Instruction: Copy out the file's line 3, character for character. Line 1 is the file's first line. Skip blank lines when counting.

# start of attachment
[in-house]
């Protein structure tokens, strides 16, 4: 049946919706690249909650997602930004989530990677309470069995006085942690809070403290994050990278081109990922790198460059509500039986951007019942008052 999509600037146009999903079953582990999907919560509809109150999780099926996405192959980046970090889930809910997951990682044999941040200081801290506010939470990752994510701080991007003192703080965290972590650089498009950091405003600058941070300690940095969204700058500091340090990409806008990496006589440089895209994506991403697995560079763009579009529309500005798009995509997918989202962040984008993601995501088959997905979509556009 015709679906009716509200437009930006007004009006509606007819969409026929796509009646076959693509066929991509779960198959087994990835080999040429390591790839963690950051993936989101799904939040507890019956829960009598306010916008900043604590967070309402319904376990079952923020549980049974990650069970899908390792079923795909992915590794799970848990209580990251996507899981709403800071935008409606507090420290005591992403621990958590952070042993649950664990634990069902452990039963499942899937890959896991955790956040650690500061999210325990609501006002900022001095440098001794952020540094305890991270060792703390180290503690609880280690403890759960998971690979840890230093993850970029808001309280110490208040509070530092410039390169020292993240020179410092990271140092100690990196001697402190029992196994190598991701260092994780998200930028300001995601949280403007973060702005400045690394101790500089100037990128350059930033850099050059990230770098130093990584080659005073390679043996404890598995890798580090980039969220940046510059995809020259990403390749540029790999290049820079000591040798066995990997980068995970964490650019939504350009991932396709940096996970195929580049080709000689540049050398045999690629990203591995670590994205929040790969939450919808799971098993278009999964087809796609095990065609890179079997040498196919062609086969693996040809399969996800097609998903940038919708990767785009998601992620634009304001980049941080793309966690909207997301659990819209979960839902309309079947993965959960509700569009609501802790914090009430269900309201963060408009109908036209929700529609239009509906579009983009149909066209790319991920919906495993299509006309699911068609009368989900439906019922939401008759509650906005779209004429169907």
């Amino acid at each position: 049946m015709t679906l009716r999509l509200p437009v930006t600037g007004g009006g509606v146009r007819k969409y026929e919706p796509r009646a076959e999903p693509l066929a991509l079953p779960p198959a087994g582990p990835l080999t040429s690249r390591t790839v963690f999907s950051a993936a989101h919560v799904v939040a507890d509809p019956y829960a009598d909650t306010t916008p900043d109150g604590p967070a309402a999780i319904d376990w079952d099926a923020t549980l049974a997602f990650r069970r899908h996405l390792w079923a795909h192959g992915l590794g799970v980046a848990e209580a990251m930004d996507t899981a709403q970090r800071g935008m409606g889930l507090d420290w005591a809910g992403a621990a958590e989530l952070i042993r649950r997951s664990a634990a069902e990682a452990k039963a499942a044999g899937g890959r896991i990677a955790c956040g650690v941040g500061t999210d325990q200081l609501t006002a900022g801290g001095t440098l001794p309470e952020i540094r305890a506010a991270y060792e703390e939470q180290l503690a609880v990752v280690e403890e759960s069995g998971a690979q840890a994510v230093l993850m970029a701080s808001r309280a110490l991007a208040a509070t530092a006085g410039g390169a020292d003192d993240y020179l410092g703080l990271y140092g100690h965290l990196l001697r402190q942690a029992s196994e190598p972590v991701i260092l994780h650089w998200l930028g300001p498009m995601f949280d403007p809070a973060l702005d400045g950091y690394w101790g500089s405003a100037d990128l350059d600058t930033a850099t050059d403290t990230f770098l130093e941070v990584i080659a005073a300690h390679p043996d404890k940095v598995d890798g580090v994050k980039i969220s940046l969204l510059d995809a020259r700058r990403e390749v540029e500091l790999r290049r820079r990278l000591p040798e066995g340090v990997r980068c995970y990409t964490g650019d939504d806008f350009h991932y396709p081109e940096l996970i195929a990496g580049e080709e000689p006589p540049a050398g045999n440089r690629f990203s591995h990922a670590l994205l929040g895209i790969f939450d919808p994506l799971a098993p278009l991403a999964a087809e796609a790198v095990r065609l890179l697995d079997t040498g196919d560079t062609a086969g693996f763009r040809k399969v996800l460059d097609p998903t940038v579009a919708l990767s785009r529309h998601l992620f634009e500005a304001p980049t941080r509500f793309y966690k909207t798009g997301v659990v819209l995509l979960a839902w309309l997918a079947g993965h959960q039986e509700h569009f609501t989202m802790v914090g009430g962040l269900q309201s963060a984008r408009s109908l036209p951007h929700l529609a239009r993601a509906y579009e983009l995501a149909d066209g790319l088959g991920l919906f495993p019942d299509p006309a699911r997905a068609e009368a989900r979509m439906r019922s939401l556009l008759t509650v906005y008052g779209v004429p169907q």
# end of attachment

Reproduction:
């Amino acid at each position: 049946m015709t679906l009716r999509l509200p437009v930006t600037g007004g009006g509606v146009r007819k969409y026929e919706p796509r009646a076959e999903p693509l066929a991509l079953p779960p198959a087994g582990p990835l080999t040429s690249r390591t790839v963690f999907s950051a993936a989101h919560v799904v939040a507890d509809p019956y829960a009598d909650t306010t916008p900043d109150g604590p967070a309402a999780i319904d376990w079952d099926a923020t549980l049974a997602f990650r069970r899908h996405l390792w079923a795909h192959g992915l590794g799970v980046a848990e209580a990251m930004d996507t899981a709403q970090r800071g935008m409606g889930l507090d420290w005591a809910g992403a621990a958590e989530l952070i042993r649950r997951s664990a634990a069902e990682a452990k039963a499942a044999g899937g890959r896991i990677a955790c956040g650690v941040g500061t999210d325990q200081l609501t006002a900022g801290g001095t440098l001794p309470e952020i540094r305890a506010a991270y060792e703390e939470q180290l503690a609880v990752v280690e403890e759960s069995g998971a690979q840890a994510v230093l993850m970029a701080s808001r309280a110490l991007a208040a509070t530092a006085g410039g390169a020292d003192d993240y020179l410092g703080l990271y140092g100690h965290l990196l001697r402190q942690a029992s196994e190598p972590v991701i260092l994780h650089w998200l930028g300001p498009m995601f949280d403007p809070a973060l702005d400045g950091y690394w101790g500089s405003a100037d990128l350059d600058t930033a850099t050059d403290t990230f770098l130093e941070v990584i080659a005073a300690h390679p043996d404890k940095v598995d890798g580090v994050k980039i969220s940046l969204l510059d995809a020259r700058r990403e390749v540029e500091l790999r290049r820079r990278l000591p040798e066995g340090v990997r980068c995970y990409t964490g650019d939504d806008f350009h991932y396709p081109e940096l996970i195929a990496g580049e080709e000689p006589p540049a050398g045999n440089r690629f990203s591995h990922a670590l994205l929040g895209i790969f939450d919808p994506l799971a098993p278009l991403a999964a087809e796609a790198v095990r065609l890179l697995d079997t040498g196919d560079t062609a086969g693996f763009r040809k399969v996800l460059d097609p998903t940038v579009a919708l990767s785009r529309h998601l992620f634009e500005a304001p980049t941080r509500f793309y966690k909207t798009g997301v659990v819209l995509l979960a839902w309309l997918a079947g993965h959960q039986e509700h569009f609501t989202m802790v914090g009430g962040l269900q309201s963060a984008r408009s109908l036209p951007h929700l529609a239009r993601a509906y579009e983009l995501a149909d066209g790319l088959g991920l919906f495993p019942d299509p006309a699911r997905a068609e009368a989900r979509m439906r019922s939401l556009l008759t509650v906005y008052g779209v004429p169907q």